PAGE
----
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OPINION

Unilever, Ice Cream & Antisemitism

The opinions expressed by columnists are their own and do not necessarily represent the views of Townhall.com.
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Courtesy of Ben & Jerry's via AP

Unilever, the British consumer goods company, got a new CEO on July 1, a Dutchman named Hein Schumacher. He may want to check the Twitter feed of Anuradha Mittal, the Chairwoman of Ben & Jerry’s, the American ice cream maker that Unilever acquired in 2000.

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Mittal has already caused untold controversy for Unilever, most famously by ending ice cream sales in the “occupied territories” of Israel, and more recently observing July 4 by advocating that the United States return “stolen indigenous land.”

In the week following the bloody attack on Israel, Mittal unleashed more than thirty tweets, not one of them condemning Hamas. While the nature of Israel’s response to the carnage is a legitimate topic for debate, those who decry it without denouncing the original onslaught do so in bad faith.

October 10 was a busy day that Mittal, kicked off by announcing that she is cancelling her subscription to the New York Times for “biased journalism.” Then came a flurry of retweets, one from Medical Aid for Palestinians, a charity that has in the past partnered with Hamas. MAP co-founder Dr. Swee Ang Chai in 2014 promoted a film titled “CNN, Goldman Sachs and the Zio Matrix,” produced by former KKK leader David Duke.

Another tweet was from Mohammad El-Kurd, a Palestinian journalist who claimed that the report that babies were beheaded in an Israeli kibbutz was a “lie” for which there is “no evidence.”

Previously, the Anti-Defamation League alleged that El-Kurd has engaged in “unvarnished, vicious antisemitism.” According to the League, “El-Kurd has accused Israelis of eating the organs of Palestinians and of having a particular lust for Palestinian blood. He has compared Israelis to Nazis…” 

Although he may not know it, the fifty-something Schumacher inherits a shameful corporate legacy. Prior to World War II, Unilever invested in a score of German businesses, including those central to German rearmament. As Unilever’s founding Chairman Paul Rykens, another Dutchman, put it, “In Germany, we are a German firm.”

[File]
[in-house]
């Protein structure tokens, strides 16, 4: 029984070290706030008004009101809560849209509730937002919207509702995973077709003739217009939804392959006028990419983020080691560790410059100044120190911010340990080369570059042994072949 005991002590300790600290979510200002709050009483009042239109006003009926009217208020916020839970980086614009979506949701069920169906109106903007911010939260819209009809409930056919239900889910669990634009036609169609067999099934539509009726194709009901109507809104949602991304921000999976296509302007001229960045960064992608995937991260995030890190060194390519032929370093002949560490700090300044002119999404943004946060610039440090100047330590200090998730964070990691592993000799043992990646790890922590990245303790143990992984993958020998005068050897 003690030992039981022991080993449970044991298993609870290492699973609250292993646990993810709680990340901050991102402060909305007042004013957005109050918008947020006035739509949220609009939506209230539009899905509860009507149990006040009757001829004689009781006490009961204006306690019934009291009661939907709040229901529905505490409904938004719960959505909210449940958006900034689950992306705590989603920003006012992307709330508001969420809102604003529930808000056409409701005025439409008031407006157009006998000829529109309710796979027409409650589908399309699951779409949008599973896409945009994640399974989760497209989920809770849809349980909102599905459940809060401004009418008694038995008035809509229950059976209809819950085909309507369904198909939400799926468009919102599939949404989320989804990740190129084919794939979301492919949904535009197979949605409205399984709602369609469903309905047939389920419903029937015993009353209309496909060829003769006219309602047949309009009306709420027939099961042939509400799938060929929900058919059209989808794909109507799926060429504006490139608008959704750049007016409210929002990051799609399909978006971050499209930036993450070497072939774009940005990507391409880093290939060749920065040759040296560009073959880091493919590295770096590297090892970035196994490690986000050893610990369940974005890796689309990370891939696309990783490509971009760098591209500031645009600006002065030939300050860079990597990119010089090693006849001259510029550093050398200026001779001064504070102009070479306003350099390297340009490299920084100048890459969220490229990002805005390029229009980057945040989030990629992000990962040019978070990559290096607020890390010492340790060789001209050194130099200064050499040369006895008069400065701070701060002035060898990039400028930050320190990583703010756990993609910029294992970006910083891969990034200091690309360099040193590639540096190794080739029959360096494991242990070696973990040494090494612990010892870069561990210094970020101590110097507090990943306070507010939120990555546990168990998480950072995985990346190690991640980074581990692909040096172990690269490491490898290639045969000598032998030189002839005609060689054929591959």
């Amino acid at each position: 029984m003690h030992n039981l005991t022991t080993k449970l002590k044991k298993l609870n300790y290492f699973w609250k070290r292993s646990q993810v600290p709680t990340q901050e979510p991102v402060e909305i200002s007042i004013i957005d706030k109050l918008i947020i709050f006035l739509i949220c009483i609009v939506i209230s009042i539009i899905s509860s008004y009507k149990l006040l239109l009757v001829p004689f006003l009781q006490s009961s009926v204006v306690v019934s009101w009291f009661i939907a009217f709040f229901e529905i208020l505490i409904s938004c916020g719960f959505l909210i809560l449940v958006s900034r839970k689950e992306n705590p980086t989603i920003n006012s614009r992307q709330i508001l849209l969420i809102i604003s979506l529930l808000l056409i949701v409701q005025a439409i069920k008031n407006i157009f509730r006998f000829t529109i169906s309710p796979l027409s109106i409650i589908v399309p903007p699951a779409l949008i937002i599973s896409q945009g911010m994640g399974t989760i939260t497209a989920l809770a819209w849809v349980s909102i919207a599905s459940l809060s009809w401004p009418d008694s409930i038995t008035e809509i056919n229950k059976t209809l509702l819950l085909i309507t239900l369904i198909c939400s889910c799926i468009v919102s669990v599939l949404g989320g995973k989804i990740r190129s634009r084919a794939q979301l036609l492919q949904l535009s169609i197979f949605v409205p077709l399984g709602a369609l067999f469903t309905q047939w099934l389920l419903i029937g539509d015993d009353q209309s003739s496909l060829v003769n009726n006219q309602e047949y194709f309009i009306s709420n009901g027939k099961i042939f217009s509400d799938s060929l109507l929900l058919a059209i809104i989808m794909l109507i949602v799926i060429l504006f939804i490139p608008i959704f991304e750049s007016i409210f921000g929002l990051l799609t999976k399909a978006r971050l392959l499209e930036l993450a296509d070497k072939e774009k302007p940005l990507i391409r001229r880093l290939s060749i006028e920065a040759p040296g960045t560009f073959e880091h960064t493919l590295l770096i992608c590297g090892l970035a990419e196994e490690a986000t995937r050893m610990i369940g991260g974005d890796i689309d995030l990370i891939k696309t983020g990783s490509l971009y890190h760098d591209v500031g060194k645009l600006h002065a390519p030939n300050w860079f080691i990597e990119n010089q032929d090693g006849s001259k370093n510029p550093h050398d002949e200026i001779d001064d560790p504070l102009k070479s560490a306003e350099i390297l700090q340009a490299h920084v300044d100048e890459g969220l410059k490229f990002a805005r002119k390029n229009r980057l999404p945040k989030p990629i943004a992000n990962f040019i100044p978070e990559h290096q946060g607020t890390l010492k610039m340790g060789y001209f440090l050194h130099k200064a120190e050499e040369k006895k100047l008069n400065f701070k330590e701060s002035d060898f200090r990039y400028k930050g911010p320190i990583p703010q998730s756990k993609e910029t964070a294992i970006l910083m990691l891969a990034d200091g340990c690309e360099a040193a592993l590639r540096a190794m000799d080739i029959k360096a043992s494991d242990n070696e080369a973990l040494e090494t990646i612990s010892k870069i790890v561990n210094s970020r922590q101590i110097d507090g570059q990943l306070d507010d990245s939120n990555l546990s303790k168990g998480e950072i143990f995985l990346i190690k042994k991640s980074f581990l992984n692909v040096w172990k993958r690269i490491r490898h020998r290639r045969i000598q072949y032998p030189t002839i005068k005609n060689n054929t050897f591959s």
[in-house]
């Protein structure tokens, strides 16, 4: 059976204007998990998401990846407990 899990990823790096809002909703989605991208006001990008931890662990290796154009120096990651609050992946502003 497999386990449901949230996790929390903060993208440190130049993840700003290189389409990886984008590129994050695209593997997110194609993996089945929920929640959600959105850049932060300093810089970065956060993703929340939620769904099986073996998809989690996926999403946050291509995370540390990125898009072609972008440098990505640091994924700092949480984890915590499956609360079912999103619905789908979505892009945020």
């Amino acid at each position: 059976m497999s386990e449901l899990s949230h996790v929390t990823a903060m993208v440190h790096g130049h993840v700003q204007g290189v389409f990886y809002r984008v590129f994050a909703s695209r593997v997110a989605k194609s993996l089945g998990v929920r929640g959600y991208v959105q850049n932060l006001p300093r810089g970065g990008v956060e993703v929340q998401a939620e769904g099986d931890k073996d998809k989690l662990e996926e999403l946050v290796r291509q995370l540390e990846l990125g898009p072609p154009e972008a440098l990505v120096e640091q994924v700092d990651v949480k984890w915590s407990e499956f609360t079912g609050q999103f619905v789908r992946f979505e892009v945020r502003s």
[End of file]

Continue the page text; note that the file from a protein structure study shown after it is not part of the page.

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At the behest of the Nazis, Unilever replaced Jewish managers and board members of its German businesses and acquired firms expropriated from Jews. In the wake of Kristallnacht, Unilever gained a secret minority position in the Jewish-owned banking house A. E. Wasserman. Chairman Rykens wrote, “The fact that we are only sleeping partners will restrict not only our actual liability to this amount, but also our moral responsibility.” Unilever only abandoned the Nazis after Germany invaded Rykens’ home country of the Netherlands.

Even though Unilever is always involving itself in controversial issues beyond Britain’s borders, from climate change to transgenderism, the company has not (as of this writing) condemned antisemitism or terrorism since the Hamas attack. In the face of the recent horrors, a reckoning of sorts has come for academic administrators who have tolerated rampant antisemitism. At esteemed institutions like Harvard and the University of Pennsylvania, they are struggling to explain themselves, and major donors are pledging to withhold support.

Woke tentacles cling as hard to powerful corporations like Unilever as they do to the college campus. Schumacher’s predecessor was Alan Jope, who claimed that Unilever’s brands should be defined by their social “purpose.” But what happens when social purpose is defined by the political Left, which currently requires indifference to the killing of Jews?

Where does Mittal fit in all this? She serves as Chairwoman of Ben & Jerry’s so-called “Independent Board of Directors.” As explained on the company’s website, the board is “not a governing body in the conventional sense, but a (very!) independent B.O.D. that's empowered to protect and defend Ben & Jerry's brand equity and integrity.” In other words, the ultimate authority over Ben & Jerry’s resides with Unilever. 

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Mittal founded and heads a small nonprofit called the Oakland Institute that is funded in part by the Ben & Jerry’s Foundation, on whose board she also serves. For years, the group has sponsored a steady stream of anti-Israel activism. Allegations of anti-Semitism are not new, but this time, like college administrators who have tolerated too much for too long, Schumacher can’t defend the indefensible. He must remove Mittal without further delay.

Peter Flaherty is Chairman of the National Legal and Policy Center.

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